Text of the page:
Fresno Kangaroo Rat
Fresno Kangaroo Rat
Dipodomys nitratoides exilis
|Listed||January 30, 1985|
|Family||Heteromyidae (Kangaroo Rats)|
|Description||Small rodent, buff colored above and white below.|
|Habitat||Burrows in alkali sink in open grasslands.|
|Food||Seeds of grassy plants.|
|Reproduction||Two or three litters per year of up to five young per litter.|
|Threats||Agricultural and residential development, drought, competition.|
The Fresno kangaroo rat, Dipodomys nitratoides exilis, is one of the smallest of the several kangaroo rats of California, having a head and body length of about 10.5 in (27 cm). It is dark buff above and white below, with large, protruding eyes and very small front legs. The tail has a crest of longer hairs terminating in a tuft. It has darker facial markings than the other subspecies. It moves about by hopping, using its muscular hind legs much like a kangaroo.
The species is nocturnal and feeds on seed grains and the leafy parts of plants, particularly wild oats, brome grasses, soft chess, wild barley, and fesque. It transports its food to underground caches in cheek pouches, which are formed from folds of fur-lined skin that stretch back as far as the neck. Kangaroo rats need very little water to survive and are thought to obtain their needs from dew and succulent plants. Kangaroo rats breed year round, but there are fewer births in the winter months. Gestation takes four to five weeks, after which up to five young are born; these leave the nest after about six weeks. One female can bear as many as three litters a year, but few individuals live long enough to breed more than once or twice. Breeding probably occurs in late fall or early winter at the beginning of the rainy season. Females may breed with more than one male during estrus. The young are born in the burrow in a nest constructed of dried, shredded vegetation.
The Fresno kangaroo rat appears always to have been restricted to the native alkali sink-open grassland plant community of western Fresno County in areas with sufficient vegetation to provide food and cover.
This kangaroo rat's original range probably covered an area of about 250,000 acres (101,200 hectares) in the San Joaquin Valley of central California, extending in the north to the San Joaquin River, in the east to the town of Fresno, in the south to the Kings River, and in the west to the Fresno Slough. Shortly after its discovery in 1891, the Fresno kangaroo rat began to decline because of agricultural encroachment into its habitat, and for many years it was thought to be extinct. However, in 1933 a population was rediscovered. A survey from 1938 indicated that about 100,000 acres (40,500 hectares) of habitat remained within the original range of the kangaroo rat, but by 1975 this habitat had declined to an estimated 15,000 acres (6,070 hectares). An aerial survey in November 1981 revealed that only 6,425 acres (2,600 hectares) of potentially suitable habitat remained, the rest having been converted for agriculture or residential development. Field studies in 1981-1982 found that only about 860 acres (348 hectares) of this land, mostly state-owned, was actually occupied by the Fresno kangaroo rat. Nearly all of the kangaroo rat's remaining potential habitat has suffered heavy grazing, and some will probably be converted to agricultural use in the near future.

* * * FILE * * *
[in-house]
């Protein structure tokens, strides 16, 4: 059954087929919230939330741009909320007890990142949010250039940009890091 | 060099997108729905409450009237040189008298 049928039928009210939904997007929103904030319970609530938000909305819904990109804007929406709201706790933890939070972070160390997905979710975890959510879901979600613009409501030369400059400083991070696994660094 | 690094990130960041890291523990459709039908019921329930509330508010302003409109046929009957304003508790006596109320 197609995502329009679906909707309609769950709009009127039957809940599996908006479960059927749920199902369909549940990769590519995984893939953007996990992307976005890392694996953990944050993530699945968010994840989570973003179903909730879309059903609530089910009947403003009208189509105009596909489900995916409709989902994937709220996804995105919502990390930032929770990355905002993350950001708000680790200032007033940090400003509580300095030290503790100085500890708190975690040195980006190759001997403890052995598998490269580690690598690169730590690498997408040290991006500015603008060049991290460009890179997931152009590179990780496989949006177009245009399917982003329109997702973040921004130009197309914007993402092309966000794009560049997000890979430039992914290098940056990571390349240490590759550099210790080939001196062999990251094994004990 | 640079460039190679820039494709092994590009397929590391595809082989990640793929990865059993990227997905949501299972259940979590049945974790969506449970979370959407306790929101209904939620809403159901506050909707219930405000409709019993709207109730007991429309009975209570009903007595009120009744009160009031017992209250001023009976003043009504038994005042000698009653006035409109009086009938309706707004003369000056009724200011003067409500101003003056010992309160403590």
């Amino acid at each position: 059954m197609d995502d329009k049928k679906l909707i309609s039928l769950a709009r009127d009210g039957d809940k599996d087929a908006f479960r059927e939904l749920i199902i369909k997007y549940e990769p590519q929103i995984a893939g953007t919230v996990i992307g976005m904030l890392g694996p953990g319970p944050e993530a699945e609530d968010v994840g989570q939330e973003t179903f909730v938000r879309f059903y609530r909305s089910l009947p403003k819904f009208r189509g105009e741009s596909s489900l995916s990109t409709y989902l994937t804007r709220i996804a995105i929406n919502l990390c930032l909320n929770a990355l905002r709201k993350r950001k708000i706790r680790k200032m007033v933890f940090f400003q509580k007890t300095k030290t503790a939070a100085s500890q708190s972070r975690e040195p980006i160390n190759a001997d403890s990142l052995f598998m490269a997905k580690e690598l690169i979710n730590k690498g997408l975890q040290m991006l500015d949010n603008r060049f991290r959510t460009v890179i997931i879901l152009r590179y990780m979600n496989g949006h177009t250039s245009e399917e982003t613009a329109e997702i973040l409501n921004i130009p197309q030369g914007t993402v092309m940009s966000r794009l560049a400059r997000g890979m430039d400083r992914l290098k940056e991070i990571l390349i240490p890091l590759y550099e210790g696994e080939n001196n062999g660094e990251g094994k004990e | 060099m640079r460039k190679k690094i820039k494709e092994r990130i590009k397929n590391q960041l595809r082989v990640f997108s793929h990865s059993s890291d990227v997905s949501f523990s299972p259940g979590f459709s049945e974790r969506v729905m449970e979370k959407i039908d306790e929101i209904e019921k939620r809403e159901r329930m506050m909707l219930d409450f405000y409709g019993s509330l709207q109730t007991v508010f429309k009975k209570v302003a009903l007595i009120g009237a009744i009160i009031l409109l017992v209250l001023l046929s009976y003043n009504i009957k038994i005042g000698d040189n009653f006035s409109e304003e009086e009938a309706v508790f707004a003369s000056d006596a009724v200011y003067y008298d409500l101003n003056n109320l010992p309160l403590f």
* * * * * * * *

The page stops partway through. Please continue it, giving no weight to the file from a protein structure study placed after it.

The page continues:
The habitat requirements of the Fresno kangaroo rat seem even more restrictive than those of other kangaroo rats. This species builds extensive but shallow burrow systems and, therefore, requires land that is suitably compact to permit burrow construction. Dense vegetation is required to provide sufficient food and to enable escape from predators. This animal, unlike some other rodents, is not known to utilize cultivated areas. The drought in 1977 and competition with the Heermann's kangaroo rat (Dipodomys heermanni ) may be partly responsible for the Fresno kangaroo rat's decline.
Conservation and Recovery
Critical Habitat has been designated for the Fresno kangaroo rat to comprise 860 acres (348 hectares) in western Fresno County, California. This acreage is located generally to the south of the San Joaquin River, to the west of the town of Kerman, to the north of the Fresno Slough Bypass, and to the east of the Fresno Slough. Of this land, about 565 acres (229 hectares) are within the state Alkali Sink Ecological Reserve, 20 acres (8 hectares) are part of the state-owned Mendota Wildlife Management Area, and the remainder is privately owned.
U. S. Fish and Wildlife Service
Sacramento Fish and Wildlife Office
2800 Cottage Way, Room W-2605
Sacramento, California 95825-1846
Telephone: (916) 414-6600
Fax: (916) 460-4619
U. S. Fish and Wildlife Service
Regional Office, Division of Endangered Species
Eastside Federal Building
911 N. E. 11th Ave.
Portland, Oregon 97232-4181
Telephone: (503) 231-6121
Culbertson, A. E. 1934. "Rediscovery of Dipodomys nitratoides exilis. " Journal of Mammalogy 15:161-162.
Hoffman, M. W., and D. L. Chesemore. 1982. "Distribution and Status of the Fresno Kangaroo Rat, Dipodomys nitratoides exilis. " California Department of Fish and Game, Sacramento.
Koos, K. A. 1979. "The Fresno Kangaroo Rat Study,1979." California Department of Fish and Game, Sacramento.
"Fresno Kangaroo Rat." Beacham's Guide to the Endangered Species of North America. . Encyclopedia.com. (September 21, 2018). http://www.encyclopedia.com/environment/science-magazines/fresno-kangaroo-rat
"Fresno Kangaroo Rat." Beacham's Guide to the Endangered Species of North America. . Retrieved September 21, 2018 from Encyclopedia.com: http://www.encyclopedia.com/environment/science-magazines/fresno-kangaroo-rat
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